“For younger people in particular we want them to know that it’s not an automatic death sentence. You can have a normal life as long as you take care of yourself, stay healthy and see a doctor. But still, there’s no cure. With the journals we try and provide a balanced perspective. Yes, I have this good life but it’s not always a picnic.”
Since starting the project, the FDOH has seen a positive response from the attendees and host communities, as well as those interested in coming on board to share their own story.
“It’s almost like once someone opens the door it’s easier for others to walk through,” said LaLota. “We’ve seen that through the exhibits and the faces. Some people have told us that it’s a relief to be able to talk about it. Some people have been hiding it, even for decades. Once people are able to get it out it’s very cathartic.”
The FDOH seeks to include those from all walks of life, and parts of the state, and continues to introduce new faces.
“Florida is an incredibly diverse state, and we are trying to have faces represent all segments of society—for everyone to relate,” said LaLota.
Stigma is something that not only exists on a national level, but is something that has been a difficult battle to fight within our home state.
“There’s a homosexual stigma in this country. That’s created some barriers and it makes it harder to fight the epidemic. The more infected people there are, the easier it is to get infected,” said LaLota. “We’ve made a lot of progress [in Florida]. Stigma is still a big issue especially in rural areas.”
Not only does the project showcase that HIV can infect any individual at any point in life, and that it is nondiscriminatory based on social status or any demographic factor, it shows that it can be contracted in a multitude of ways.
And although much progress has been made, HIV remains an illness that is a very real, ever-present day-to-day battle for all of those whom it touches—including each of the unique individuals who allow a candid look through their eyes with the “Faces of HIV” project.
On her testimony video, Tracey made the following poignant statement that spans across all cases represented within the exhibit, and extends to each and every case out there beyond:
“Doesn’t matter if you’re rich, poor, black, white, young, old, gay, straight, male, or female,” she said. “It could be any of us. All the virus needs is a human T cell to grow and replicate, and guess what? We’re all human.”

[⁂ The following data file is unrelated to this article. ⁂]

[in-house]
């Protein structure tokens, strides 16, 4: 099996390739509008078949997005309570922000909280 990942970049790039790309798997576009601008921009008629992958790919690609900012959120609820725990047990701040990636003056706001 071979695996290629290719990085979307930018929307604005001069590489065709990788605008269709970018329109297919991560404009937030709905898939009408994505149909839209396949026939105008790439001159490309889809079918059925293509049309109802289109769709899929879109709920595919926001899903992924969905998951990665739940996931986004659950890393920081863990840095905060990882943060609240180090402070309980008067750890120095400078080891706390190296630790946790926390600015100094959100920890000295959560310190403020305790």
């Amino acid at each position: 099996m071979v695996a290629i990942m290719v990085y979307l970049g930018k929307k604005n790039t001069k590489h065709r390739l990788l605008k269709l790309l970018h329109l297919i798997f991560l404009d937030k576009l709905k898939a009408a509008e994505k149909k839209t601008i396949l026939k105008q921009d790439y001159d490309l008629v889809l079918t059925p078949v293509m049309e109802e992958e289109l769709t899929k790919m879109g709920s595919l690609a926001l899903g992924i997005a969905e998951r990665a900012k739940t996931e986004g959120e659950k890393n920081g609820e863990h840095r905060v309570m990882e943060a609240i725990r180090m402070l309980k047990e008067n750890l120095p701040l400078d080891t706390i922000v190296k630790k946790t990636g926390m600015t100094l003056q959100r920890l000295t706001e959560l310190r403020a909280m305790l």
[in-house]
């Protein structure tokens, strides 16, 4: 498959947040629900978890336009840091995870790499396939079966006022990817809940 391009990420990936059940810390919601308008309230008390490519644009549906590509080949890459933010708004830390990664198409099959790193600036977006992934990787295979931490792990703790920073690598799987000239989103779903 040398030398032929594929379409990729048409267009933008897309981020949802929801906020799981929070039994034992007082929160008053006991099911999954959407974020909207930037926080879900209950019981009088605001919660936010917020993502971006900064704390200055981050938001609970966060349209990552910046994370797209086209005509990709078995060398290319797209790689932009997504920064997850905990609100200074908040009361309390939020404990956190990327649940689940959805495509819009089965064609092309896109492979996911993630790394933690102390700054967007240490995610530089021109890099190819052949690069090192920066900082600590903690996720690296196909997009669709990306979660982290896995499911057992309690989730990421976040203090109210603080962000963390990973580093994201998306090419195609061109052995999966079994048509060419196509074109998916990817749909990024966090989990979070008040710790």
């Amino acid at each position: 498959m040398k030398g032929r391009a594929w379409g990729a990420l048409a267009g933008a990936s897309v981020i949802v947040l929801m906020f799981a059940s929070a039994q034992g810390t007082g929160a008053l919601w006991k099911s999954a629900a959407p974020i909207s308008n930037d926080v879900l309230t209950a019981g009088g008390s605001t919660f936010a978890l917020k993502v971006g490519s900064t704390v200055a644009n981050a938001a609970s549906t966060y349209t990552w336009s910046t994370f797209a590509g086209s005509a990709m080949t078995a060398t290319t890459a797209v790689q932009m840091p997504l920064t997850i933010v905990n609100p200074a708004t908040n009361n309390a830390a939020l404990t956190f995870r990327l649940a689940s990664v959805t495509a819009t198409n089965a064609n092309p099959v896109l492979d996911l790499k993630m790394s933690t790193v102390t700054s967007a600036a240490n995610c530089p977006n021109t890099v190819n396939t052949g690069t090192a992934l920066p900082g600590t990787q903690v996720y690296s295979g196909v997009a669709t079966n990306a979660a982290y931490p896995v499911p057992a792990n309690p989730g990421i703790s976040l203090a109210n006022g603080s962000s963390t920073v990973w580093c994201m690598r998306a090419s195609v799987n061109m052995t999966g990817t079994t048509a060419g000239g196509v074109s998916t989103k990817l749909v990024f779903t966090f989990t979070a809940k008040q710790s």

An Infectious Prick
“An Infectious Prick” was the title of the Dean’s Lecture that the Doctorate Student at the University of South Florida presented last year at World AIDS Day. Donald was the first student to ever be granted this opportunity.
For Donald, a single infectious prick was all it took.
In 2005, Donald contracted HIV by way of an occupational exposure in a crowded hospital emergency room, dealing with a trauma patient with AIDS.
“For the first number of my years working in the health care field, you know the risk is there but you just do your job and you don’t treat people any differently,” he said. “It’s a method of transmission that most people don’t think of.”
According to the Occupational Safety Health Administration (OSHA), 800,000 needle-sticks occur in the U.S. each year. The CDC reports that as of 2010, 57 documented occupational transmissions of HIV to health care workers and 143 possible transmissions had been reported in the United States.
“In my incident I wasn’t even the one handling it. It was a nurse and we were too crowded in the room. It was no fault of my own or lack of training thereof. Stranger things have certainly happened,” said Donald.
Three months later Donald’s tests were negative. Five and nine months later, they came back inconclusive. It was several more months before Donald officially tested positive for HIV at the Mayo Clinic in Jacksonville, Fla.
“For the longest time I was angry. I was doing my job. I wasn’t being promiscuous. I was an undergrad working at the E.R.,” he said.